8 Jan 1:32pm
Thanks for this Rob – I gave mine up about 3 years ago, like you with the intention of seeing how it went and maybe replacing it eventually. I haven’t looked back, and can’t now imagine that I’ll ever want a whole one of my own again. I save up all the things that I just can’t do without the car (visiting friends in remote areas and trips to the garden centre mostly)and about 3 times a year hire a car for the weekend. I usually find that I can’t wait to take it back (specially this last time after spending 2 hours gridlocked in a carpark, doing something I could have perfectly well done on the bike). I don’t give myself a hard time about this occasional dependence on ‘the car’ as for me it’s just about doing the best I can, not trying to be perfect.
8 Jan 2:17pm
Way to go Rob and Family! I gave up my car about 3 years ago, and like some comments above, I’ve never looked back! On those rare moments that I REALLY need a car, I do have a membership to a carshare/club here in Austin, TX. Check it out: http://www.austincarshare.org/
I also find it really handy to have a bike trailer to hook up to the bike for the times I need to haul stuff like books, bulk food items, my cats to the vet, etc. Just like Andi said about using the car available for hire, I too regret it sometimes while going nowhere in gridlock while people on BIKES zoom past me without a care in the world! Keep up the great work writing for this site and publishing such a helpful, well written book “The Transition Handbook”! Still having trouble putting the book down, as I’ve read about half way through.
8 Jan 3:06pm
Although I can drive and had a car for a few years, when my job moved onto one site, I started to commute by public transport. When it got to the point when I had to take the car out for a ride every few weeks just to keep it going, having had the brakes siezed up twice, I got rid.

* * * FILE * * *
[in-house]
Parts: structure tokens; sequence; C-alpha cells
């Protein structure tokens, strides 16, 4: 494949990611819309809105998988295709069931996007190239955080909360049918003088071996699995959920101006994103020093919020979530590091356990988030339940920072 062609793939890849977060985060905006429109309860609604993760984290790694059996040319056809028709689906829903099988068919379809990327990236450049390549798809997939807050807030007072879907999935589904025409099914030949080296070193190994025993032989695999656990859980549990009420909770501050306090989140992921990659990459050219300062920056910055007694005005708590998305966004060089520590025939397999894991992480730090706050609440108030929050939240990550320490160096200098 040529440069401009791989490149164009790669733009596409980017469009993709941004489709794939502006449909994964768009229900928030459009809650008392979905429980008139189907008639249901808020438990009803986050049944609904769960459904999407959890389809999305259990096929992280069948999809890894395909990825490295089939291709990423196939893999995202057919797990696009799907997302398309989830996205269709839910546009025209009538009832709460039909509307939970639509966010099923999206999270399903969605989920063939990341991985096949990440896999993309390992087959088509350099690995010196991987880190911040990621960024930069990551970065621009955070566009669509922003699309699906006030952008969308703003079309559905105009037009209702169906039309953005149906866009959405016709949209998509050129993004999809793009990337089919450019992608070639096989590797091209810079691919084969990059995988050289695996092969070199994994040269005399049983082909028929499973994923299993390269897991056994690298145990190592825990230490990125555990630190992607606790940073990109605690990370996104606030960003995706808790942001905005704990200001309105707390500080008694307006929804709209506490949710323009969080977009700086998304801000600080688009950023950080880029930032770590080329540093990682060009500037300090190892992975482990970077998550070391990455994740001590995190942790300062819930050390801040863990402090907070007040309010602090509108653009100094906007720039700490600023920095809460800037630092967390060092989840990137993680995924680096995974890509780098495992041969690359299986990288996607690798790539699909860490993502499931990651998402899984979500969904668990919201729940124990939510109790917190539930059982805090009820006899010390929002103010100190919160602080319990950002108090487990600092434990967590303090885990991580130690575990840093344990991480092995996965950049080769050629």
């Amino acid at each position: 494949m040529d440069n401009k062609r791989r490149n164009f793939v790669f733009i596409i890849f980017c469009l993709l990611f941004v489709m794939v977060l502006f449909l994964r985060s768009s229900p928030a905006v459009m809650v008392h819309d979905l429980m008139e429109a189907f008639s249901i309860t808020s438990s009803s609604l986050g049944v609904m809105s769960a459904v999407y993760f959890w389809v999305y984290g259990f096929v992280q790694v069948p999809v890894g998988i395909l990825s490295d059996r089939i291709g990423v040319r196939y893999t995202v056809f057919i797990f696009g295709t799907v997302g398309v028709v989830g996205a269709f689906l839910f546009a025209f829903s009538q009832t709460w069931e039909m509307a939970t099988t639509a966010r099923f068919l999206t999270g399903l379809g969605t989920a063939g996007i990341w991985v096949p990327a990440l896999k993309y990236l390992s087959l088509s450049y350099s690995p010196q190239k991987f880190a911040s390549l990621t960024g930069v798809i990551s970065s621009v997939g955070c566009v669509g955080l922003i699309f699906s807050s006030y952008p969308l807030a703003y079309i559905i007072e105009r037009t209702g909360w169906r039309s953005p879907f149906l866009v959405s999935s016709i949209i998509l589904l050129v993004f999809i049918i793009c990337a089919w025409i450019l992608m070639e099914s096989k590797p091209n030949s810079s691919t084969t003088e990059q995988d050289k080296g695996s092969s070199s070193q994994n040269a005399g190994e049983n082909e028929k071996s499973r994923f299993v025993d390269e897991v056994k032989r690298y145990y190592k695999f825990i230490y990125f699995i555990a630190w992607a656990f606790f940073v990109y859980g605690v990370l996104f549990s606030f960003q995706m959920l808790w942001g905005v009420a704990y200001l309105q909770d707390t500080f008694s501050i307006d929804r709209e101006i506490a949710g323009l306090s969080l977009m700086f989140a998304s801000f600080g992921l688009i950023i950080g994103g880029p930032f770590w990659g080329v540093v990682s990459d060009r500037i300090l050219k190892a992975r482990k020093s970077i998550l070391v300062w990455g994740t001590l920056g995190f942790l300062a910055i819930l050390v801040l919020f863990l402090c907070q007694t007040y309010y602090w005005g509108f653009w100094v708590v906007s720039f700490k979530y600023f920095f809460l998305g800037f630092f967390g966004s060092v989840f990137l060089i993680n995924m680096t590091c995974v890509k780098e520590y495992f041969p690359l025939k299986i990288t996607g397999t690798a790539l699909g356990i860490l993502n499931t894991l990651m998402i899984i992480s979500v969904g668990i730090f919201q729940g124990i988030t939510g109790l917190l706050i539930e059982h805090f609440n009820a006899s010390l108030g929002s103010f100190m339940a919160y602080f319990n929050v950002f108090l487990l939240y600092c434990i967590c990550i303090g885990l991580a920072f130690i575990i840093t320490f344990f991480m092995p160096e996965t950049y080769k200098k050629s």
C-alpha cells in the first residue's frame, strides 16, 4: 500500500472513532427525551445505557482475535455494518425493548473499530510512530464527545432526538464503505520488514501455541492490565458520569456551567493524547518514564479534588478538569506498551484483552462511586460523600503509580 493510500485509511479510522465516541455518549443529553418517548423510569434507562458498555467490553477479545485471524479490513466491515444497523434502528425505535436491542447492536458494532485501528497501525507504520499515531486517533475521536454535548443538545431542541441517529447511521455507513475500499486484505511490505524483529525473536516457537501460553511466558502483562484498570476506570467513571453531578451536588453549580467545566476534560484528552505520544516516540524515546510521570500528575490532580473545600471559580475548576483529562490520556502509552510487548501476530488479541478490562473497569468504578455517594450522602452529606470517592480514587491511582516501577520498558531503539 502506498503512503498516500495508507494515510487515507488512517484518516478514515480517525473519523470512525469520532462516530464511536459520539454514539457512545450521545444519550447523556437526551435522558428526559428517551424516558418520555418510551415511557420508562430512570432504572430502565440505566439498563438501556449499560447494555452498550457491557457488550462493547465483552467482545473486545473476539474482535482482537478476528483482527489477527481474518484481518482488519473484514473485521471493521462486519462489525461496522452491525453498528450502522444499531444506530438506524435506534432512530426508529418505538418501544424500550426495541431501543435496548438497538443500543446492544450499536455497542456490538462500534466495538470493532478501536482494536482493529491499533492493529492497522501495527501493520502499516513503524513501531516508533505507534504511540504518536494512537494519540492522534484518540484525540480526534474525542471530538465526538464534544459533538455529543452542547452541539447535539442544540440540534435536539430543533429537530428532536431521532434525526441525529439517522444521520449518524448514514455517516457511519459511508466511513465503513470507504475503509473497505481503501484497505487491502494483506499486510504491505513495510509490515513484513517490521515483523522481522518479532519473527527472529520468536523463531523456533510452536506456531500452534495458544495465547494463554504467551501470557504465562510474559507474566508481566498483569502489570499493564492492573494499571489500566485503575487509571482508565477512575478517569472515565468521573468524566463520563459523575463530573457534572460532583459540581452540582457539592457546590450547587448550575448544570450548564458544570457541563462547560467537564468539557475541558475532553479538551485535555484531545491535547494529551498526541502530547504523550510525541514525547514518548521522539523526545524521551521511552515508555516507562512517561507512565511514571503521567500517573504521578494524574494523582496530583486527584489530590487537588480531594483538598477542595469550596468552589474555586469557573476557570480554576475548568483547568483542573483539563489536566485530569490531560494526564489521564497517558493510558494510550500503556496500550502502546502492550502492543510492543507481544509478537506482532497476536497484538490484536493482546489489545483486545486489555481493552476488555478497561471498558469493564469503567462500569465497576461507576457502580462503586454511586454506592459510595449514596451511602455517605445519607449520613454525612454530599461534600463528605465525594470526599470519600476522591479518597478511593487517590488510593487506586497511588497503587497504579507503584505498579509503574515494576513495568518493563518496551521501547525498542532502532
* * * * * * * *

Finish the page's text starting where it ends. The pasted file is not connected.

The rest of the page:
My local shops and facilities are adequate and in walking distance. I also have access to a small town centre and shops from work and pass through the city centre twice a day. I could join the local car club for big items. My big challenge is the tonne of CO2 the commuting generates.
I travel successfully to visit people around the country by public transport, but there are some areas where this is difficult.
The first hurdle is my hosts’ lack of knowledge. For example, the small market town I visited recently is served by four buses a day that link with the West Coast main rail line but my host had no idea even though the bus-stop could be seen from the front door.
The second problem is the paucity of transport outside major cities and towns. When I travel to Totnes I can get to the nearest town by bus in the daytime on weekdays, but I am still nearly 5 miles from my family, along very tight, windy and sometimes steep country roads. I could not get the bike from the train to the local town on the bus even if I had one. There is one bus a week from the town which stops half a mile from their home.
Another more local rural family member is more accessible but since the revised European legislation last year, I have to leave her by 4.20pm as the later bus home has been withdrawn. However the adjecent dale has no bus service unless one of the local children is of secondary school age.
Tesco’s home delivery (with free vouchers) can take care of bulk shopping for those living in these areas, but they may have no shop within 5 miles from which to buy perishable goods.
A visit to the doctor by bus means finding somewhere to go whilst they wait for the bus back in two/three hours time, and another visit of equal length two days later to pick up the prescription. Not fun if you are poorly and the weather is bad.
There are usually no other kids with whom the parents can share drop-offs and pick-ups if their teenager is going to a party or the youth-club, or attends an out of school activity and no public transport option either.
In those areas where public tranport exists, early and late buses are often timed for secondary school children and cease to operate in school holidays, making it impossible to manage without access to a car part of the year.
We rely on people in these areas to grow much of our food but make it practically impossible for them to live there without a car.
8 Jan 9:00pm